(a) What are the four macroeconomic goals for any country? Is there a conflict between achieving all of them at the same time?
The four macroeconomic goals of any country are:
Price stability (low price inflation)
Economic growth, and
Avoid trade deficit.
(Layton et al, 2005; pg 379-387, 349)
Each macroeconomic goal when achieved independently, improves the overall wellbeing of the country. However, in order to achieve one goal the other goals may be difficult to achieve. Policies that promote economic growth might create unemployment or policies that improve price stability might limit economic growth. For example: the Reserve bank may want to promote lower rates of unemployment through changing monetary policies. As a result, the economy may expand, unemployment may fall, and full employment may be achieved, but inflation may emerge from an over stimulated economy.
(b) Which is worse, higher inflation or higher unemployment and explain why?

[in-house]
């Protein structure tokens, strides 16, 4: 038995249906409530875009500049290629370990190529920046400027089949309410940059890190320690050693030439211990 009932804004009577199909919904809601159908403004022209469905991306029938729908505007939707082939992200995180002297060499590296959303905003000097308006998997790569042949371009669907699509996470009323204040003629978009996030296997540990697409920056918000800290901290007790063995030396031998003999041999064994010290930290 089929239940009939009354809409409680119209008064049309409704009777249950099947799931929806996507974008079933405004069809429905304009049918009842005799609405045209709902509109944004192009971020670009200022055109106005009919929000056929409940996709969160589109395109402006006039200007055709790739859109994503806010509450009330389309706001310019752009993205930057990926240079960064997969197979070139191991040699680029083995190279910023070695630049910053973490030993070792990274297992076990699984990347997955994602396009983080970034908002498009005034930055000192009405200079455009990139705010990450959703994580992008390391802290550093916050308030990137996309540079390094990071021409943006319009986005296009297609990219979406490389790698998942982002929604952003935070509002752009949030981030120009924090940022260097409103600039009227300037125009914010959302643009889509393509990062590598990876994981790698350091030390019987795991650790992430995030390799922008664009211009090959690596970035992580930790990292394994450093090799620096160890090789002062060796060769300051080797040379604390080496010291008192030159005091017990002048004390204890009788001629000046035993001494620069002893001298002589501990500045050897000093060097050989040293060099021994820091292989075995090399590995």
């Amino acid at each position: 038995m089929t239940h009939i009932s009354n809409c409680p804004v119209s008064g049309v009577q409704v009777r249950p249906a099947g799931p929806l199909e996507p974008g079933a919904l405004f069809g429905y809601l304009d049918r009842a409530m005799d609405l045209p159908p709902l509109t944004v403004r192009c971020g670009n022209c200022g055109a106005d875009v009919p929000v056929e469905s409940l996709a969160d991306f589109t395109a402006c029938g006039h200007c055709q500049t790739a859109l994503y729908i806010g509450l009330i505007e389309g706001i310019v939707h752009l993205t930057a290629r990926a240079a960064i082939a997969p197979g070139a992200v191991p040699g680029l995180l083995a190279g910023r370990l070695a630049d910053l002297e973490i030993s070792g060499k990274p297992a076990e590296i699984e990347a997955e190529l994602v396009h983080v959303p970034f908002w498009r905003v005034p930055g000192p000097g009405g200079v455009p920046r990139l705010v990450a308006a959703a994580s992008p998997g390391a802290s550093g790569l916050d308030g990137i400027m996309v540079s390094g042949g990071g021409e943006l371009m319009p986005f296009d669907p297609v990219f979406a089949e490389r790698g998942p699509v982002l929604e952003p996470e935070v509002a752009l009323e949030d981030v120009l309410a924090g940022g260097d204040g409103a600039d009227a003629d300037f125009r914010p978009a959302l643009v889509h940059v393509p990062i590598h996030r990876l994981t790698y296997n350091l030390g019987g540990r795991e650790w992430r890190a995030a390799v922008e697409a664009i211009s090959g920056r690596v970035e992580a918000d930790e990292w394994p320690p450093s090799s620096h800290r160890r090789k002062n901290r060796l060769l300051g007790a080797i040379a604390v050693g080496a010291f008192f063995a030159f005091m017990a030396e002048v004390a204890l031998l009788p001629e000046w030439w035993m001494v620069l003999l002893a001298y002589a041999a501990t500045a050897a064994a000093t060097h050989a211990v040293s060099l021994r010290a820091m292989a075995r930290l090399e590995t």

An inverse relationship exists between inflation and unemployment. While both inflation and unemployment have negative affect on the achievement of macroeconomic growth of a county a trade off needs to made as to which has a more negative affect (relative cost). The relative size of the effects from the unemployment rate and the inflation rate is difficult to measure and depends on monetary policies. The issue here is to measure the effects of a 1-percentage point change in unemployment compared to a 1 percentage point change in inflation (marginal rate of substitution between unemployment and inflation). Inflation has some positive as well as negative effects. It causes house prices to increase, debt becomes more manageable, wages increase. But buying power decreases and higher interest rates cause economy to slow down. High unemployment enables companies to keep wages lower, therefore prices lower, and generally leads to growth. But,...